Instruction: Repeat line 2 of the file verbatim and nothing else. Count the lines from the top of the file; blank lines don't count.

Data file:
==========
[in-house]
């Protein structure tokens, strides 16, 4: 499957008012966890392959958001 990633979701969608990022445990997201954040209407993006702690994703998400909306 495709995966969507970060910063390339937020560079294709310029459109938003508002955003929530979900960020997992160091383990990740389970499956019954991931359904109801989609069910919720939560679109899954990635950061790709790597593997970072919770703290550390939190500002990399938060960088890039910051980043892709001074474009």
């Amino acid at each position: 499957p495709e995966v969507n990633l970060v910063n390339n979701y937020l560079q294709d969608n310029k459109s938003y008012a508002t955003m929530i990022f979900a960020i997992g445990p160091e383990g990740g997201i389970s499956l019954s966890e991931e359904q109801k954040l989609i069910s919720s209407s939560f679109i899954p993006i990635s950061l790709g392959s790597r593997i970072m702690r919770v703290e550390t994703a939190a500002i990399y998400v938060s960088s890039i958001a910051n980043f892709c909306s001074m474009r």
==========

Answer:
């Protein structure tokens, strides 16, 4: 499957008012966890392959958001 990633979701969608990022445990997201954040209407993006702690994703998400909306 495709995966969507970060910063390339937020560079294709310029459109938003508002955003929530979900960020997992160091383990990740389970499956019954991931359904109801989609069910919720939560679109899954990635950061790709790597593997970072919770703290550390939190500002990399938060960088890039910051980043892709001074474009």